I wasn't going to read the original New Yorker article but I just couldn't help myself. The last thing I wanted to do was to add another click to the page count, but in the end I just had to know what the hell was so awful about Lena Dunham's quiz.
I totally agree that comparing Jews of either sex to dogs is very uncool and demonstrates a real disconnect with 50% of who she is. Obviously it is the weaker 50%.
Maybe that's just the point. Dunham thought she had the right to poke fun at Jews because her mother is Jewish, which unfortunately makes her Jewish – at least biologically. She thought that having 50% of the genes gave her an in. While for some people, that might be a fair assumption, for her it was not. Jews are great at making fun of themselves – within the parameters that real Jews understand.
But my guess is that she is anything but Jewish in any way, shape or form beyond a slice of her gene pool. It seems to me that at least half of New York City seems Jewish at any given moment so I am guessing that Dunham had a big hankering for deli or lox and bagel, and she thought that was enough to play the Jewish card.
So, in her honour, I have rewritten the quiz she published in the New Yorker.
Do the following statements refer to (a) my Jewish dog or (b) the full-of-herself, supposed "It" girl who loves to be naked on television much to viewers chagrin?
1. The first thing I noticed about her was her eyes.
2. We love to go on walks together on Shabbat afternoon.
3. She’s crazy for cream cheese.
4. It isn't always easy, but we live together and it’s going O.K.
5. She never remembers our anniversary.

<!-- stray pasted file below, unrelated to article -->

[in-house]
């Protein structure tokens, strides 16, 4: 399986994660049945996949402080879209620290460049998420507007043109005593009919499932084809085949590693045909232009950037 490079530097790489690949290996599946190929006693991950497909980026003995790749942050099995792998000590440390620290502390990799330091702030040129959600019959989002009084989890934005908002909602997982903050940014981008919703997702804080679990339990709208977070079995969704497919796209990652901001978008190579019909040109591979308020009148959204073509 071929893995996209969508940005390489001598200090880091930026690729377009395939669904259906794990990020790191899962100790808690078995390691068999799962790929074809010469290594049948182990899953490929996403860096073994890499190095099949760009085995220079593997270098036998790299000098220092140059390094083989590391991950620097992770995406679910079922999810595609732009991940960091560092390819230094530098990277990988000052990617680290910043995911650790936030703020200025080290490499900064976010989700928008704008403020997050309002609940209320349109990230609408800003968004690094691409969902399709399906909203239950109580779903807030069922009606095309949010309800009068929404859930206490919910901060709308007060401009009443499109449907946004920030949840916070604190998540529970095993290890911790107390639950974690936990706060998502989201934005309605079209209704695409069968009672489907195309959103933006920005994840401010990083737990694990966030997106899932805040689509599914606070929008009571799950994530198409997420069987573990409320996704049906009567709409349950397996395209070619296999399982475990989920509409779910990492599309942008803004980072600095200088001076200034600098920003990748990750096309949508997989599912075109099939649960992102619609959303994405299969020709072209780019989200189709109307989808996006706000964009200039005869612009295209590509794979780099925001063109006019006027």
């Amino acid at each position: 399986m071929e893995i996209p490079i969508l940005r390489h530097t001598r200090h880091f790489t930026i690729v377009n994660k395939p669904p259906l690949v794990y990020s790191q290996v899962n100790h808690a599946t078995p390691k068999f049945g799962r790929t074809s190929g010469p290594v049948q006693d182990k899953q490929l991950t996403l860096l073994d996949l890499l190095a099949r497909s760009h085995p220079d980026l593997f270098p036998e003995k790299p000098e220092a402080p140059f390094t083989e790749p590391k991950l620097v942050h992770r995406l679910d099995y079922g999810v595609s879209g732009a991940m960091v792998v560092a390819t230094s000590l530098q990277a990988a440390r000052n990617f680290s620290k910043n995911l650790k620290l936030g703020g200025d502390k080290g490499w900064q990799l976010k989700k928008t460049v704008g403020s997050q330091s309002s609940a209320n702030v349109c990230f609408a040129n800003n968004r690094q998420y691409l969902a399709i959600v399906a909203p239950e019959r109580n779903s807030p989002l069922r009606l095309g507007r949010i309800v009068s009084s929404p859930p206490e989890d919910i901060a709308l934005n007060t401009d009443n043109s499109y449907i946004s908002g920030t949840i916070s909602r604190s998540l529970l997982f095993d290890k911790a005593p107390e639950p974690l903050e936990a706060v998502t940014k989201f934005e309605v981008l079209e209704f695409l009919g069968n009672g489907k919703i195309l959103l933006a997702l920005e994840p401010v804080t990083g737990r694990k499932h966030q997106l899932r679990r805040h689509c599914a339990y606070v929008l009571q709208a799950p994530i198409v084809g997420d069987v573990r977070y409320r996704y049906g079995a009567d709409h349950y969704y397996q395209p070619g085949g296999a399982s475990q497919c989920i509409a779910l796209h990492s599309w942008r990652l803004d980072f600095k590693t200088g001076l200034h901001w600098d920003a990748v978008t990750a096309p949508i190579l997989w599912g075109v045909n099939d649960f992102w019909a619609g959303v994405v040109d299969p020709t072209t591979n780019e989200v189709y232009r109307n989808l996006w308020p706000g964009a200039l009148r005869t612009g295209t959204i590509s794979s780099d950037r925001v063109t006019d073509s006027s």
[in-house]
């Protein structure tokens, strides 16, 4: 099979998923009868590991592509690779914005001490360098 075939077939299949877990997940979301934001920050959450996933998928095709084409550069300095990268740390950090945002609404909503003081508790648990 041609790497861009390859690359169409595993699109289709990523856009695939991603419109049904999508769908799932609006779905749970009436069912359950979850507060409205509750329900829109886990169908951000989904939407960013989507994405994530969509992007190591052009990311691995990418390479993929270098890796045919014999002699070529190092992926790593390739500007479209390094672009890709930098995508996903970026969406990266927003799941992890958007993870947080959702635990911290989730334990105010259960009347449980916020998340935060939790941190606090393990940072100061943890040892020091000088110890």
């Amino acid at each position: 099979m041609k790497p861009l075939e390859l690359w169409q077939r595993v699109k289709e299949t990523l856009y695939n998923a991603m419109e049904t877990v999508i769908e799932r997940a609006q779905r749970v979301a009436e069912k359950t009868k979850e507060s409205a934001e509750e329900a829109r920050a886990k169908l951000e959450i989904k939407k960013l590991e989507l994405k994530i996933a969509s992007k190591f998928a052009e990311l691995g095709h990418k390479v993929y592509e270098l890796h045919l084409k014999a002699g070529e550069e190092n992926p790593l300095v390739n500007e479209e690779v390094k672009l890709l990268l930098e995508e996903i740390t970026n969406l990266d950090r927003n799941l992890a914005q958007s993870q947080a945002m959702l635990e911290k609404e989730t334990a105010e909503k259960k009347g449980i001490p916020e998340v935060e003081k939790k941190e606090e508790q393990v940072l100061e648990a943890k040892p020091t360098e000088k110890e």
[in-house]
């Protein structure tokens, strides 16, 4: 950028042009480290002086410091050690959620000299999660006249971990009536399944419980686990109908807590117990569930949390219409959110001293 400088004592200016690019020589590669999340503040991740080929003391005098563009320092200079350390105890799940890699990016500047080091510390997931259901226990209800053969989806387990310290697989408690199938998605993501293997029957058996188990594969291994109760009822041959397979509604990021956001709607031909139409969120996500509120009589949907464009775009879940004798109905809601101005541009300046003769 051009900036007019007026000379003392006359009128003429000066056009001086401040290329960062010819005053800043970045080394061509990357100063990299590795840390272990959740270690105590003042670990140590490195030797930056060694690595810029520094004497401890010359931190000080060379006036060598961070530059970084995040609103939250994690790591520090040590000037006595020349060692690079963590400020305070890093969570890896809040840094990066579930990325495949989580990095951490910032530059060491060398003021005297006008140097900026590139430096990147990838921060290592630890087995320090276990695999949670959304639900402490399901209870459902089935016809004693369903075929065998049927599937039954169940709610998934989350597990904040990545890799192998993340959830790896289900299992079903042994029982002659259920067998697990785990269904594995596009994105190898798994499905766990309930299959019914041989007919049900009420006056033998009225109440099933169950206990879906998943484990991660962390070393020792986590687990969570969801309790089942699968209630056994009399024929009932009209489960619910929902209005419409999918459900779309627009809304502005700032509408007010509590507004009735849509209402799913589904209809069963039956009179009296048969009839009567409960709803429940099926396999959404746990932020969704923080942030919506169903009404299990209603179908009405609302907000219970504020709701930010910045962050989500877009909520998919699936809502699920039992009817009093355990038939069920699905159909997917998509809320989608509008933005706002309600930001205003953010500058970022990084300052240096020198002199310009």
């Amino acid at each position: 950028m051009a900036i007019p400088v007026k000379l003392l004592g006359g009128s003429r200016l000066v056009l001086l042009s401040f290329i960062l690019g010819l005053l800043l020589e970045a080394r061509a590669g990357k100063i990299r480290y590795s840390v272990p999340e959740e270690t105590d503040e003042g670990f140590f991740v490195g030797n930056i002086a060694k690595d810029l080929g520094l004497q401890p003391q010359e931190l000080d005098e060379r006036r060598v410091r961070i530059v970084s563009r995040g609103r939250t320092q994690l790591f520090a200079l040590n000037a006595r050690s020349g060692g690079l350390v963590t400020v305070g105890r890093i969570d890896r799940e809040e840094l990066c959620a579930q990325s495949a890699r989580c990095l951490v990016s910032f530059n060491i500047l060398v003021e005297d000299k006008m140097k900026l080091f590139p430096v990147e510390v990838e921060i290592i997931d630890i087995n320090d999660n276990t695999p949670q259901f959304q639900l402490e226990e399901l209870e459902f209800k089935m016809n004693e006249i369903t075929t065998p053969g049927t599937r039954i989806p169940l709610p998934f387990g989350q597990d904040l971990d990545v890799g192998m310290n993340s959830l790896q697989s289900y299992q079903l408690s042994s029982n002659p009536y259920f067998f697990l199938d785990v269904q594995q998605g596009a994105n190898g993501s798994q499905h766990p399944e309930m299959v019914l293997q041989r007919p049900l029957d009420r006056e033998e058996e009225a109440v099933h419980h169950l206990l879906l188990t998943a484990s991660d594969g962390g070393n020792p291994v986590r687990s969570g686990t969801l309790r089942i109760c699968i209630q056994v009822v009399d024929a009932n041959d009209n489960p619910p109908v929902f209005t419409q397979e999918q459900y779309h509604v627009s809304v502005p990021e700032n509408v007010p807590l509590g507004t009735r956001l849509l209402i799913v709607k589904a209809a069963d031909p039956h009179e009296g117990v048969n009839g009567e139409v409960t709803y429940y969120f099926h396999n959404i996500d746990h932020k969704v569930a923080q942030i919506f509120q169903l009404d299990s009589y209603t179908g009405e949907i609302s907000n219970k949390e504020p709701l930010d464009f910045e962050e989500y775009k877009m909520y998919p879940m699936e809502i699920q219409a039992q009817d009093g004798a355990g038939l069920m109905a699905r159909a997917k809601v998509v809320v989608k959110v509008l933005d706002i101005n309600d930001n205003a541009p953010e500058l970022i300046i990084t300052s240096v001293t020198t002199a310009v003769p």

6. If it were up to her, she would spend her day having her belly scratched.
7. But she will settle for an unexpected snack of chicken or meat.
8. She is thrilled about the food I serve her. When I make something from scratch, she is so happy that she rejects her store-bought food.
9. This is because she comes from a world in which mothers apparently do not give their offspring enough attention and the children will go to any lengths to get some.
10. As a result of this dynamic, she wants to be waited on hand and foot by the people in her life, and anything less than that makes her depressed.
11. I wish she were less excited about spending time with my friends.
12. I wish I didn't feel bad every time I leave her behind.
13. I wish she didn't like driving with her head out the window even in the middle of the winter.
14. When we go out of town, she fakes being okay with it but cries when no one is watching.
15. When we get home, she just wants to catch up on all the love and attention she assumes she's missed.
16. My cleaner loves her and says she’s a “good, good girl.”
17. She enjoys nature and I don’t, which would be fine except it’s important to share interests.
18. She hates cats and but insists on chasing them, even when they don't put up much of a fight.
19. Her best friend is named Buddy.
20. In addition, she is openly hostile toward gardeners and motor cyclists, focusing most of her rage on the noise they make.
21. She once vomited at my friend's house and then walked away as if nothing happened.
22. She’s adopted.
You probably guessed by now that each of the above items pertain to my Jewish dog, who I love. Why on Earth would I waste my time writing about a woman who just wants attention at all costs -- no matter how insulting or degrading it is? I am still trying to figure out how she became the voice of a generation.